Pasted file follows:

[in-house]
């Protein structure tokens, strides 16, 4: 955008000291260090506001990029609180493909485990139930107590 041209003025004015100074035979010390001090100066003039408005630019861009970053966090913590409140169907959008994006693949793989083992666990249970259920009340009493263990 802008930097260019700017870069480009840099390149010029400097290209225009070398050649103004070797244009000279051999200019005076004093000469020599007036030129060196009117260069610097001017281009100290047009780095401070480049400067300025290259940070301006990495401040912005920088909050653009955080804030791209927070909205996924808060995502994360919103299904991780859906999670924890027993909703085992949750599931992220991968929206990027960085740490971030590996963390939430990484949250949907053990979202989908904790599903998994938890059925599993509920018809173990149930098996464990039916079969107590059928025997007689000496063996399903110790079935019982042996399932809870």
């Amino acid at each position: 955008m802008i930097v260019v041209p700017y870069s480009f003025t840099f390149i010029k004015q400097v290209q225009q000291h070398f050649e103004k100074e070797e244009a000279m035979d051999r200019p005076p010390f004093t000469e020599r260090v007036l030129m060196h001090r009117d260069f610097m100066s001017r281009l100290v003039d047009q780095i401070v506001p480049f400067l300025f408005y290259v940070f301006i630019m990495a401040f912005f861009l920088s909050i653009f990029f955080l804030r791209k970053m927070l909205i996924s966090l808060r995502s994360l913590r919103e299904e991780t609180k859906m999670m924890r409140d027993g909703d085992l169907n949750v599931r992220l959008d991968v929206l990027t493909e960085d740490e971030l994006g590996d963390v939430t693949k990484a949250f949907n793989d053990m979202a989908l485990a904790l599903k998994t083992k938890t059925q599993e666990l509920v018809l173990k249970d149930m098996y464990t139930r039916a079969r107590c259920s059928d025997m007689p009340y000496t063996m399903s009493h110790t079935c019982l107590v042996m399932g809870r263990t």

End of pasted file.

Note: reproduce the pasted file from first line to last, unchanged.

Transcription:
[in-house]
């Protein structure tokens, strides 16, 4: 955008000291260090506001990029609180493909485990139930107590 041209003025004015100074035979010390001090100066003039408005630019861009970053966090913590409140169907959008994006693949793989083992666990249970259920009340009493263990 802008930097260019700017870069480009840099390149010029400097290209225009070398050649103004070797244009000279051999200019005076004093000469020599007036030129060196009117260069610097001017281009100290047009780095401070480049400067300025290259940070301006990495401040912005920088909050653009955080804030791209927070909205996924808060995502994360919103299904991780859906999670924890027993909703085992949750599931992220991968929206990027960085740490971030590996963390939430990484949250949907053990979202989908904790599903998994938890059925599993509920018809173990149930098996464990039916079969107590059928025997007689000496063996399903110790079935019982042996399932809870």
């Amino acid at each position: 955008m802008i930097v260019v041209p700017y870069s480009f003025t840099f390149i010029k004015q400097v290209q225009q000291h070398f050649e103004k100074e070797e244009a000279m035979d051999r200019p005076p010390f004093t000469e020599r260090v007036l030129m060196h001090r009117d260069f610097m100066s001017r281009l100290v003039d047009q780095i401070v506001p480049f400067l300025f408005y290259v940070f301006i630019m990495a401040f912005f861009l920088s909050i653009f990029f955080l804030r791209k970053m927070l909205i996924s966090l808060r995502s994360l913590r919103e299904e991780t609180k859906m999670m924890r409140d027993g909703d085992l169907n949750v599931r992220l959008d991968v929206l990027t493909e960085d740490e971030l994006g590996d963390v939430t693949k990484a949250f949907n793989d053990m979202a989908l485990a904790l599903k998994t083992k938890t059925q599993e666990l509920v018809l173990k249970d149930m098996y464990t139930r039916a079969r107590c259920s059928d025997m007689p009340y000496t063996m399903s009493h110790t079935c019982l107590v042996m399932g809870r263990t």